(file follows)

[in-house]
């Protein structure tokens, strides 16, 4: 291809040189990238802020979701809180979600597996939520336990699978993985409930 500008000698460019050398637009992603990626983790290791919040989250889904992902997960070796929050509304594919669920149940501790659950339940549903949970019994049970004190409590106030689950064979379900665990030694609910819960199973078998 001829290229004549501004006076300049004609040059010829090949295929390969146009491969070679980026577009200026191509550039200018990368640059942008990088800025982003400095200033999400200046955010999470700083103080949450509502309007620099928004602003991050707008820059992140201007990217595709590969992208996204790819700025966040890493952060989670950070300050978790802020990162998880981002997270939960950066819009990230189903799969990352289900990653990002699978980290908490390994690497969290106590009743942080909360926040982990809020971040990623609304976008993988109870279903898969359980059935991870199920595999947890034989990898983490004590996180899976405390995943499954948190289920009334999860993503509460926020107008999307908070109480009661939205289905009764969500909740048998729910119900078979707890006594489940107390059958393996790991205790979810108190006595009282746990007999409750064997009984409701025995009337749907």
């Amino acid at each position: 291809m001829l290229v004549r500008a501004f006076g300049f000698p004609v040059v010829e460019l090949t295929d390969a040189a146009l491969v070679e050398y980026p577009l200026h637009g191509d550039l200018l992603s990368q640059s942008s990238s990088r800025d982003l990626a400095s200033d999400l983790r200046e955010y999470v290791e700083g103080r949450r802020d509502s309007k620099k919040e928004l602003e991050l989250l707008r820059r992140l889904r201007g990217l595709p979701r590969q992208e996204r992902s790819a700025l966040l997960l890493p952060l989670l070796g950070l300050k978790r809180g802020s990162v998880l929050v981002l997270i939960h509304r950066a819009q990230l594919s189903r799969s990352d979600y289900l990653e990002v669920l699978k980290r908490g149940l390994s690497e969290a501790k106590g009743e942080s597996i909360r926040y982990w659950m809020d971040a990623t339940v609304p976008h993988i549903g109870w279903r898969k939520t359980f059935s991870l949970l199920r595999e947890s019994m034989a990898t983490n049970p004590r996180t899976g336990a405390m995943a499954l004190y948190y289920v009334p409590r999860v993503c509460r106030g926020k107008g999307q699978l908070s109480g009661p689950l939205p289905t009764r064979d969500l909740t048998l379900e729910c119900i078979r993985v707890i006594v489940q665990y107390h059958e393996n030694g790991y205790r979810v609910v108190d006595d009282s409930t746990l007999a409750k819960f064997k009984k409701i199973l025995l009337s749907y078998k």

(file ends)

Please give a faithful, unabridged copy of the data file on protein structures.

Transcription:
[in-house]
């Protein structure tokens, strides 16, 4: 291809040189990238802020979701809180979600597996939520336990699978993985409930 500008000698460019050398637009992603990626983790290791919040989250889904992902997960070796929050509304594919669920149940501790659950339940549903949970019994049970004190409590106030689950064979379900665990030694609910819960199973078998 001829290229004549501004006076300049004609040059010829090949295929390969146009491969070679980026577009200026191509550039200018990368640059942008990088800025982003400095200033999400200046955010999470700083103080949450509502309007620099928004602003991050707008820059992140201007990217595709590969992208996204790819700025966040890493952060989670950070300050978790802020990162998880981002997270939960950066819009990230189903799969990352289900990653990002699978980290908490390994690497969290106590009743942080909360926040982990809020971040990623609304976008993988109870279903898969359980059935991870199920595999947890034989990898983490004590996180899976405390995943499954948190289920009334999860993503509460926020107008999307908070109480009661939205289905009764969500909740048998729910119900078979707890006594489940107390059958393996790991205790979810108190006595009282746990007999409750064997009984409701025995009337749907």
């Amino acid at each position: 291809m001829l290229v004549r500008a501004f006076g300049f000698p004609v040059v010829e460019l090949t295929d390969a040189a146009l491969v070679e050398y980026p577009l200026h637009g191509d550039l200018l992603s990368q640059s942008s990238s990088r800025d982003l990626a400095s200033d999400l983790r200046e955010y999470v290791e700083g103080r949450r802020d509502s309007k620099k919040e928004l602003e991050l989250l707008r820059r992140l889904r201007g990217l595709p979701r590969q992208e996204r992902s790819a700025l966040l997960l890493p952060l989670l070796g950070l300050k978790r809180g802020s990162v998880l929050v981002l997270i939960h509304r950066a819009q990230l594919s189903r799969s990352d979600y289900l990653e990002v669920l699978k980290r908490g149940l390994s690497e969290a501790k106590g009743e942080s597996i909360r926040y982990w659950m809020d971040a990623t339940v609304p976008h993988i549903g109870w279903r898969k939520t359980f059935s991870l949970l199920r595999e947890s019994m034989a990898t983490n049970p004590r996180t899976g336990a405390m995943a499954l004190y948190y289920v009334p409590r999860v993503c509460r106030g926020k107008g999307q699978l908070s109480g009661p689950l939205p289905t009764r064979d969500l909740t048998l379900e729910c119900i078979r993985v707890i006594v489940q665990y107390h059958e393996n030694g790991y205790r979810v609910v108190d006595d009282s409930t746990l007999a409750k819960f064997k009984k409701i199973l025995l009337s749907y078998k």